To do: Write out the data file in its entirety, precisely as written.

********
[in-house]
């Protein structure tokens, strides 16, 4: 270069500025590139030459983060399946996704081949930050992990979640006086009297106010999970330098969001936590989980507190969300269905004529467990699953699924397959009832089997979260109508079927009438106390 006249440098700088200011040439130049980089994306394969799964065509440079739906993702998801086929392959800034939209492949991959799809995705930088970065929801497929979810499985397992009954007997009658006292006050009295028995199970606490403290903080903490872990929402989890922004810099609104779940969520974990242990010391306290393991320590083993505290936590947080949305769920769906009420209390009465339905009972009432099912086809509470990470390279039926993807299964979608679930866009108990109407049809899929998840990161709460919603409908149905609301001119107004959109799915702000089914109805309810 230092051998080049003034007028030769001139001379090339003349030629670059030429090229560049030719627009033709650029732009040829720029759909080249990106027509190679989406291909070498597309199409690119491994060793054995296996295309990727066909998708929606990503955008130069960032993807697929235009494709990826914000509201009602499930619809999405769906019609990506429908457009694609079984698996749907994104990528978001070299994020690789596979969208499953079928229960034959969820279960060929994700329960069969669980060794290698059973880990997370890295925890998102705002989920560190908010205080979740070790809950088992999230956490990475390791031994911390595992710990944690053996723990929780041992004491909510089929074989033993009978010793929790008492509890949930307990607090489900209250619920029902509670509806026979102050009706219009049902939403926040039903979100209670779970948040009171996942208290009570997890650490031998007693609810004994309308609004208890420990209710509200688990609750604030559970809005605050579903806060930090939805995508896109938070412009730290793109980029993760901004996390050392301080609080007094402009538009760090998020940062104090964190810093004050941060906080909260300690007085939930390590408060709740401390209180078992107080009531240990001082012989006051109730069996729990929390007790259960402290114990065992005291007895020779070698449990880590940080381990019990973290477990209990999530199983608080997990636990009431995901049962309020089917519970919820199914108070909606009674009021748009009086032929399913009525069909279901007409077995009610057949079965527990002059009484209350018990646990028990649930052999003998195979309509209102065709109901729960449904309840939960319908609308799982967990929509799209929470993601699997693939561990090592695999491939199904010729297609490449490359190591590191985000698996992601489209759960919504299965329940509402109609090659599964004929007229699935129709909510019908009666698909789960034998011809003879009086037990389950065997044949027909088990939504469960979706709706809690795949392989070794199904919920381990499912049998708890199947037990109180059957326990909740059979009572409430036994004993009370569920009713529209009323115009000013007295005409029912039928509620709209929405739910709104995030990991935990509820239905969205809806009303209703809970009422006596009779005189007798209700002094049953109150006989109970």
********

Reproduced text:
[in-house]
């Protein structure tokens, strides 16, 4: 270069500025590139030459983060399946996704081949930050992990979640006086009297106010999970330098969001936590989980507190969300269905004529467990699953699924397959009832089997979260109508079927009438106390 006249440098700088200011040439130049980089994306394969799964065509440079739906993702998801086929392959800034939209492949991959799809995705930088970065929801497929979810499985397992009954007997009658006292006050009295028995199970606490403290903080903490872990929402989890922004810099609104779940969520974990242990010391306290393991320590083993505290936590947080949305769920769906009420209390009465339905009972009432099912086809509470990470390279039926993807299964979608679930866009108990109407049809899929998840990161709460919603409908149905609301001119107004959109799915702000089914109805309810 230092051998080049003034007028030769001139001379090339003349030629670059030429090229560049030719627009033709650029732009040829720029759909080249990106027509190679989406291909070498597309199409690119491994060793054995296996295309990727066909998708929606990503955008130069960032993807697929235009494709990826914000509201009602499930619809999405769906019609990506429908457009694609079984698996749907994104990528978001070299994020690789596979969208499953079928229960034959969820279960060929994700329960069969669980060794290698059973880990997370890295925890998102705002989920560190908010205080979740070790809950088992999230956490990475390791031994911390595992710990944690053996723990929780041992004491909510089929074989033993009978010793929790008492509890949930307990607090489900209250619920029902509670509806026979102050009706219009049902939403926040039903979100209670779970948040009171996942208290009570997890650490031998007693609810004994309308609004208890420990209710509200688990609750604030559970809005605050579903806060930090939805995508896109938070412009730290793109980029993760901004996390050392301080609080007094402009538009760090998020940062104090964190810093004050941060906080909260300690007085939930390590408060709740401390209180078992107080009531240990001082012989006051109730069996729990929390007790259960402290114990065992005291007895020779070698449990880590940080381990019990973290477990209990999530199983608080997990636990009431995901049962309020089917519970919820199914108070909606009674009021748009009086032929399913009525069909279901007409077995009610057949079965527990002059009484209350018990646990028990649930052999003998195979309509209102065709109901729960449904309840939960319908609308799982967990929509799209929470993601699997693939561990090592695999491939199904010729297609490449490359190591590191985000698996992601489209759960919504299965329940509402109609090659599964004929007229699935129709909510019908009666698909789960034998011809003879009086037990389950065997044949027909088990939504469960979706709706809690795949392989070794199904919920381990499912049998708890199947037990109180059957326990909740059979009572409430036994004993009370569920009713529209009323115009000013007295005409029912039928509620709209929405739910709104995030990991935990509820239905969205809806009303209703809970009422006596009779005189007798209700002094049953109150006989109970």